Nathan Guttman reports in The Forward
Neoconservatives die hard, and Paul Wolfowitz, one of the leaders of this school of thought, is no exception.
The former deputy defense secretary during the Iraq and Afghanistan wars has reemerged in the spotlights, calling on the new administration to assert a bold American stance in the Middle East and expressing reserved optimism about President Trump’s chances of doing so.
“I don’t think anyone would deny that he’s opportunistic, and I don’t think anyone would deny that he would like to be ‘the greatest president in modern times’ or ‘huge’ or you pick your adjective,” Wolfowitz told the Global Politico podcast. “And I think to achieve a Dayton-like peace settlement in Syria would not only be something that would be widely acclaimed, it would be hugely in the interest of the United States [sic].”
Wolfowitz has been preaching for increased American involvement in Iraq and in Syria, despite what he acknowledges is a lack of enthusiasm in America for “heroic ventures in the Middle East.” He has also conveyed his thoughts to National Security Adviser H.R. McMaster and to Defense Secretary James Mattis. Trump’s decision to launch a missile attack against Syria following the use of chemical weapons by Bashar al-Assad has given Wolfowitz reason to believe Trump may be up for a greater role in the Middle East, as long as he doesn’t see the attack as a one-off.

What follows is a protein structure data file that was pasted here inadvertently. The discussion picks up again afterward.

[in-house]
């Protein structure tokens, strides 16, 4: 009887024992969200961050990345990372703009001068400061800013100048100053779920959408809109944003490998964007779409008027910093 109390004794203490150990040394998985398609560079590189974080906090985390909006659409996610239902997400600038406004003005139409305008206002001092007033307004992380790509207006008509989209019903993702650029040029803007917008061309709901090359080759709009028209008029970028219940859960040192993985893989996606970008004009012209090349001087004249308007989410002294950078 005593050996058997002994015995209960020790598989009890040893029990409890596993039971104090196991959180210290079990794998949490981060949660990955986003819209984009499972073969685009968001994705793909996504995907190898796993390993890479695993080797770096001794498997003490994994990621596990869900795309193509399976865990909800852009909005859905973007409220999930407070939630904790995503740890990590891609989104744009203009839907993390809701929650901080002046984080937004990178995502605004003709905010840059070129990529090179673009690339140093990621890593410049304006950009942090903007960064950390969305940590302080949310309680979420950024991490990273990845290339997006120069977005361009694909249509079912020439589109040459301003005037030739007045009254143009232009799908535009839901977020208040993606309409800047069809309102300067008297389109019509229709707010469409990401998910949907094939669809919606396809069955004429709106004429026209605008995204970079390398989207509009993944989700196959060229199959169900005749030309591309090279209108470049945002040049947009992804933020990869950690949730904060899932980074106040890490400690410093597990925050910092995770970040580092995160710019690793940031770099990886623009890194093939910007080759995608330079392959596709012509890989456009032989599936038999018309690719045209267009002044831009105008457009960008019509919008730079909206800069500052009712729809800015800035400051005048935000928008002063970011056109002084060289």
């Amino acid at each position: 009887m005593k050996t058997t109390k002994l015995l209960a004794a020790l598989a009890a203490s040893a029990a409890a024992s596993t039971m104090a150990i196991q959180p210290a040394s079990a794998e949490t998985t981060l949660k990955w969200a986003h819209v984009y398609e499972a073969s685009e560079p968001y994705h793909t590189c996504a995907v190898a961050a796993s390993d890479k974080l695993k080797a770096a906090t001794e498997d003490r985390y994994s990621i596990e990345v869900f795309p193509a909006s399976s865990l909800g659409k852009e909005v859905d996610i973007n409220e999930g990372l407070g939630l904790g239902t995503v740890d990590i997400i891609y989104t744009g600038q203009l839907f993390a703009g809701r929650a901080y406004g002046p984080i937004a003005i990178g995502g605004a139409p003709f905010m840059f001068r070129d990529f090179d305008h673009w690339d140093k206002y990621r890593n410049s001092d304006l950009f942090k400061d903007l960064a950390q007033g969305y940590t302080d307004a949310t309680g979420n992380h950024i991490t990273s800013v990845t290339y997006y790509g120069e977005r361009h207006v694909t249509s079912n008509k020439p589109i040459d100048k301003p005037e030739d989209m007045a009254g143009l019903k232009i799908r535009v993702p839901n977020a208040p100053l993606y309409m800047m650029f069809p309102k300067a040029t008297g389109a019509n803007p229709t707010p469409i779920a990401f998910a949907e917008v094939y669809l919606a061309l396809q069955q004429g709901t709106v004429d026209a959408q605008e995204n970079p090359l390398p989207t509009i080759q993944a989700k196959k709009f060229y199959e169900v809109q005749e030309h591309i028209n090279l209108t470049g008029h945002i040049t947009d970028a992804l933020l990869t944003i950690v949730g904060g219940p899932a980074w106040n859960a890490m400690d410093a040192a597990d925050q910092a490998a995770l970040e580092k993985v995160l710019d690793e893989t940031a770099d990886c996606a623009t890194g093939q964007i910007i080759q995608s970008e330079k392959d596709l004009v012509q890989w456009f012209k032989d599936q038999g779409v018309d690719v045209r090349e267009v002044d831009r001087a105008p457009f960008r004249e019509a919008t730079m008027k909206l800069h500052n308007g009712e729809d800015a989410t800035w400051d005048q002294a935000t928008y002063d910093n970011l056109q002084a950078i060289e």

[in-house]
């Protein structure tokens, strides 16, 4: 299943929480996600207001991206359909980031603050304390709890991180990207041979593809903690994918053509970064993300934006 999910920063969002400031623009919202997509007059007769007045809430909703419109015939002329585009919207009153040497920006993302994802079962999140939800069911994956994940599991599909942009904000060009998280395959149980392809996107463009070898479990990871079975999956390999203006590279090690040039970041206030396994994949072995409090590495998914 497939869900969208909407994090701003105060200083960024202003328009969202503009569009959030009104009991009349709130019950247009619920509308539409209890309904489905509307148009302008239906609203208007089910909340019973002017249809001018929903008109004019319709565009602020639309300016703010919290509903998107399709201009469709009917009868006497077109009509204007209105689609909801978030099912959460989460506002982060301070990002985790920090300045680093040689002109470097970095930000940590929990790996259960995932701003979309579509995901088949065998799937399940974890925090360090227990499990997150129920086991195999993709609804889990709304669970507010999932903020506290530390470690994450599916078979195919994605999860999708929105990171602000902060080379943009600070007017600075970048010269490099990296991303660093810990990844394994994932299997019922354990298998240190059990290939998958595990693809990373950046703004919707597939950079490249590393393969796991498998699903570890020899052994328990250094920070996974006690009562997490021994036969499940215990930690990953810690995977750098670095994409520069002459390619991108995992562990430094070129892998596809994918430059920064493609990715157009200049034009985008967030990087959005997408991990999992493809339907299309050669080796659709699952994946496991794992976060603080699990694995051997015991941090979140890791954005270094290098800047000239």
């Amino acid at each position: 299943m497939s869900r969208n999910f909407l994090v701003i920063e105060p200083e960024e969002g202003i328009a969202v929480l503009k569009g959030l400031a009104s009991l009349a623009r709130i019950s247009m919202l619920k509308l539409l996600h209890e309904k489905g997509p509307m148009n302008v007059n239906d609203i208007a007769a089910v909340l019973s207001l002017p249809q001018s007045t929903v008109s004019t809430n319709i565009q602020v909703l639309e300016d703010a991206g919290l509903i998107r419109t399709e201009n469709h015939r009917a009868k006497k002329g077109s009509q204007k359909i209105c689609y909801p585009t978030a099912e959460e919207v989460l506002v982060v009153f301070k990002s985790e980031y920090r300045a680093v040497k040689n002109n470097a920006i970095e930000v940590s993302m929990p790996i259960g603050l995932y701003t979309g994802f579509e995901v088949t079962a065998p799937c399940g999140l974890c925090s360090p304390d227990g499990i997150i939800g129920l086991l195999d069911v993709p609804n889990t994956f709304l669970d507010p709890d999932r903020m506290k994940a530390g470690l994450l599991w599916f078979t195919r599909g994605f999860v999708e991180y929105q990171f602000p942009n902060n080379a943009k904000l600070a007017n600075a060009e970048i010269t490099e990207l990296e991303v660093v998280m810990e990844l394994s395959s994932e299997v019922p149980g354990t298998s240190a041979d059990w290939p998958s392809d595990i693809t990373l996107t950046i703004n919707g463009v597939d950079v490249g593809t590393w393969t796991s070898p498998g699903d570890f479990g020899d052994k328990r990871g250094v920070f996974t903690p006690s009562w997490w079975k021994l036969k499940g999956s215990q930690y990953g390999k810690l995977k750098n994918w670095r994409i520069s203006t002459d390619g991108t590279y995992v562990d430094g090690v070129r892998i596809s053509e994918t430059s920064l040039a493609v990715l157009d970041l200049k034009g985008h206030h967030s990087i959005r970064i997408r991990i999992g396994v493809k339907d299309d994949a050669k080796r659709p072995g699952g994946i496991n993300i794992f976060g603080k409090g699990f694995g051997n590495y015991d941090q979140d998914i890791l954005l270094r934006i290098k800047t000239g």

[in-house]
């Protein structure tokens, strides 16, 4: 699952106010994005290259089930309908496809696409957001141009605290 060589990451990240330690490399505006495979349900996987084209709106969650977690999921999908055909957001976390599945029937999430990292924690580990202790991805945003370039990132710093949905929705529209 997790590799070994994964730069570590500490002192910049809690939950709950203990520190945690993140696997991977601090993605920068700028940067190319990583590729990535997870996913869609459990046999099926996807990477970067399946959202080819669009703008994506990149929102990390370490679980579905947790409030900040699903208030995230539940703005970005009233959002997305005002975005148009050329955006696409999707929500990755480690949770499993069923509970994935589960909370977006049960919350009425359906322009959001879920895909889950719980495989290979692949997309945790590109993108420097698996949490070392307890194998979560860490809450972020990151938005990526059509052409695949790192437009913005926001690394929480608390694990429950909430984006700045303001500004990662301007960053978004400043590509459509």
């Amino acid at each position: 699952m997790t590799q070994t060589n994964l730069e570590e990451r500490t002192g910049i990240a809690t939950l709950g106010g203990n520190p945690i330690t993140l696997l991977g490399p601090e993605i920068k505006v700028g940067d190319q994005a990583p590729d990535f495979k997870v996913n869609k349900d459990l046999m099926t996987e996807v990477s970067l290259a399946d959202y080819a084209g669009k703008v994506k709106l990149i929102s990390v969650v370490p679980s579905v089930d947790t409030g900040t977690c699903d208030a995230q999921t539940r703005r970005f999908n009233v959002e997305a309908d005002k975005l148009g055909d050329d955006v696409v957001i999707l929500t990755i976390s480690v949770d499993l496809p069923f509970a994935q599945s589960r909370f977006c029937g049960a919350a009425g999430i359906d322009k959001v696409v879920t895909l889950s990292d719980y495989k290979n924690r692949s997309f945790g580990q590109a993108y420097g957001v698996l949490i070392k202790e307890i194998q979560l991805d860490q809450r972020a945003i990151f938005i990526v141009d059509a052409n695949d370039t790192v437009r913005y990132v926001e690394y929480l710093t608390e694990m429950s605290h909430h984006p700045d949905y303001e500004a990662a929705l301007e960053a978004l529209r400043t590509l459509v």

“I think there is a fantastic opportunity here. It’s only a first step, it’s only an opportunity,” Wolfowitz said in the interview. “If nothing is done to follow up on it, it will start to seem a little bit silly in retrospect; certainly the enthusiasm will seem silly. But more importantly it will look like a lost opportunity in retrospect.”
Wolfowitz, who has been called “over the top when it comes to Israel,” was a major architect of the Iraq war.